Before the Civil War, Vicksburg was a small Mississippian city with a population less than 5,000. Nicknamed the ?Queen City of the Bluff? it sat atop a bluff over a horseshoe bend in the Mississippi River. It boasted three newspapers, a theatre, and an orchestra. Vicksburg was in the center of the south with several telegraph lines and railroads to major cities. It controlled the Mississippi from its highpoint 300 feet above the river. When the war started John C. Pemberton, a West Point graduate, was given charge of the fort and geographic region. Cannons were brought in and mounted on the fort; entrenchments were created to make Vicksburg impenetrable. A six weeks supply of food was accumulated; the Confederates now began their long wait.
From the beginning, the White House realized that capturing Vicksburg was essential to winning the war. Officer David Farragut had orders to capture the city after capturing the port of New Orleans.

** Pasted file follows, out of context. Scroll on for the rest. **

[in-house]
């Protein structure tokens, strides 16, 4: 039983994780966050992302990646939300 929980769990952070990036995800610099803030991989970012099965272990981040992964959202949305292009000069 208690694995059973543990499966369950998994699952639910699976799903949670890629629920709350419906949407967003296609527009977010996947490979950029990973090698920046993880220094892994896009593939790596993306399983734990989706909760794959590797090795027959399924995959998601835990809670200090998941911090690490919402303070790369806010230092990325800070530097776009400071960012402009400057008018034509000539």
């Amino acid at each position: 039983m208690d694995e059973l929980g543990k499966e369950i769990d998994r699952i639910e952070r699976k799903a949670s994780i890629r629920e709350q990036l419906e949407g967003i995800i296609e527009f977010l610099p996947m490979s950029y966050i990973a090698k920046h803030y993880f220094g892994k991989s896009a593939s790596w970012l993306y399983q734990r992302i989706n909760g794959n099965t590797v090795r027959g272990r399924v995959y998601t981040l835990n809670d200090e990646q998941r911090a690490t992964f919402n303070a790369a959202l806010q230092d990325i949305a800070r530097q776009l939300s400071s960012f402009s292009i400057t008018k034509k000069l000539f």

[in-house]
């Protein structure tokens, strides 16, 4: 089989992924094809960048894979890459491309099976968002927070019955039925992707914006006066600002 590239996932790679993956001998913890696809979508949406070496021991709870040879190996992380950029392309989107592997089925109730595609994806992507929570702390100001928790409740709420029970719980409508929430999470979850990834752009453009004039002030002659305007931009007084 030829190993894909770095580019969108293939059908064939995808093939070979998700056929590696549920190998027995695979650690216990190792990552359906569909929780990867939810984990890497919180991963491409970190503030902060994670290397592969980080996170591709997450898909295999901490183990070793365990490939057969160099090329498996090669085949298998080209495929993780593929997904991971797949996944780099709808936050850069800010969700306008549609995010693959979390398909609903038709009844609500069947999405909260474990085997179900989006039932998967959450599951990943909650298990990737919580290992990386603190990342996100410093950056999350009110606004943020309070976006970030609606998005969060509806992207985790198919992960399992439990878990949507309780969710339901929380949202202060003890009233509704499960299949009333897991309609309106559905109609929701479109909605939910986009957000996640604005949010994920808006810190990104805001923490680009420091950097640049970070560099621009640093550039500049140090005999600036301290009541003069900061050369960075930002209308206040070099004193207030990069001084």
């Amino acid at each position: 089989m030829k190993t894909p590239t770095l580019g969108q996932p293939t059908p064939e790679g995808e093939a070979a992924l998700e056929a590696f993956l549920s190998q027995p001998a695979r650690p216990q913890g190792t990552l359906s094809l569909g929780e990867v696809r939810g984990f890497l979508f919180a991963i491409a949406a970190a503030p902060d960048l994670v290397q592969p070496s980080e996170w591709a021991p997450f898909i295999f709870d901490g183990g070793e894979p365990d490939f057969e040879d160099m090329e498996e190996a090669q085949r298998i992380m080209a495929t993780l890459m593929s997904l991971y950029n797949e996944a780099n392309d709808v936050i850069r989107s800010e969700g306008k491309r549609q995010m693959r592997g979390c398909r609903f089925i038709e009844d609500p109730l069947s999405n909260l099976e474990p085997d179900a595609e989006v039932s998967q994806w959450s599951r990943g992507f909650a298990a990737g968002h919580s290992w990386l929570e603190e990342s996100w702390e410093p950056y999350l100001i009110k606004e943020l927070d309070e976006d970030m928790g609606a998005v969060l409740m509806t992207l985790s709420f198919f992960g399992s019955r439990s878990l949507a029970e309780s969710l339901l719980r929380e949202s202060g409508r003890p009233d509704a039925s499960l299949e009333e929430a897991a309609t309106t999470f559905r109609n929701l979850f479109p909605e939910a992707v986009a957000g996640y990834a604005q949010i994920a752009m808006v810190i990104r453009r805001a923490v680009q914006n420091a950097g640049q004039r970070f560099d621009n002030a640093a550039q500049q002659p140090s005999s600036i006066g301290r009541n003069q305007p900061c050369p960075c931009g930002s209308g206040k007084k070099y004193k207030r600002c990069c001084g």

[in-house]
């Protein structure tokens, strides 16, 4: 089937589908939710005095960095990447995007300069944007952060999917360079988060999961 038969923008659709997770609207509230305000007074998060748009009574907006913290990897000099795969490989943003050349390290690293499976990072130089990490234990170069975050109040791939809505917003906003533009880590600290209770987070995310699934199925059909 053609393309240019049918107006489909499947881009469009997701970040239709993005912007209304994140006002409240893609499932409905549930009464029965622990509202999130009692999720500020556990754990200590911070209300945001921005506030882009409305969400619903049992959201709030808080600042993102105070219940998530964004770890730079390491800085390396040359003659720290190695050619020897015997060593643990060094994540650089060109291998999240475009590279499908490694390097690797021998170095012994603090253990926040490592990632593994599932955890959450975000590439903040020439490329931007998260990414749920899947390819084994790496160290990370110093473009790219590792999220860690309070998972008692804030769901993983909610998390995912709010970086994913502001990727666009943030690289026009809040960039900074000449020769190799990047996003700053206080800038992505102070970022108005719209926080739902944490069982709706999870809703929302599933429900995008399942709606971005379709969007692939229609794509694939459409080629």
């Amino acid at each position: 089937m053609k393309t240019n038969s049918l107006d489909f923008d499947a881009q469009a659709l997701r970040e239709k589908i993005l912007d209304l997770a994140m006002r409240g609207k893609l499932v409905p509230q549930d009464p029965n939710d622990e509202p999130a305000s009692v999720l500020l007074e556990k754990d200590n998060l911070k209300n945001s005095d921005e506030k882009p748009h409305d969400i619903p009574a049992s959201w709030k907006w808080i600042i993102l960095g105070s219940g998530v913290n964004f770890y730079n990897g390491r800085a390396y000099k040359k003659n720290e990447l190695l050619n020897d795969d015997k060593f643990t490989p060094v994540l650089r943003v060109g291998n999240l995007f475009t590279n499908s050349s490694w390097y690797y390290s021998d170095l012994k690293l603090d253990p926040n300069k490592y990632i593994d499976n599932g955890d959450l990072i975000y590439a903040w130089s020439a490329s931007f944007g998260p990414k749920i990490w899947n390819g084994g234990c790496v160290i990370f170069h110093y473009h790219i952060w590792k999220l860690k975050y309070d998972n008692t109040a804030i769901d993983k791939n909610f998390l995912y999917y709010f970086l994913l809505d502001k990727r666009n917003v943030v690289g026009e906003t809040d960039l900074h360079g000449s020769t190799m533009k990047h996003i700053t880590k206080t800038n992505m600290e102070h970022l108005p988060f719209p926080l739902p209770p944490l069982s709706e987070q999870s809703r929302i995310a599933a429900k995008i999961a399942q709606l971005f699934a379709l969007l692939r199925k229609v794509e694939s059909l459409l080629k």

After repairing ships damaged in the Battle of New Orleans he made up river with haste. Farragut was delayed after several of his ships ran aground but captured Baton Rouge without a fight. When he reached Vicksburg, he was surprised that they wouldn?t surrender. With cannons 300 feet above his ships and rumors of 20,000 troops coming, he hastily retreated. Several gunboats stayed below the fort, while the majority of his force retreated to New Orleans. His superiors weren?t satisfied with his performance and he was ordered to try again.
On June 25, 1862 he returned with a fleet of mortar schooners and 3,200 troops. For two days the mortar schooners fired above the cliffs, with small results. Most of his ships couldn?t fire at a high enough angle to reach the fortifications. At 2 AM, 11 ships charged up the Mississippi...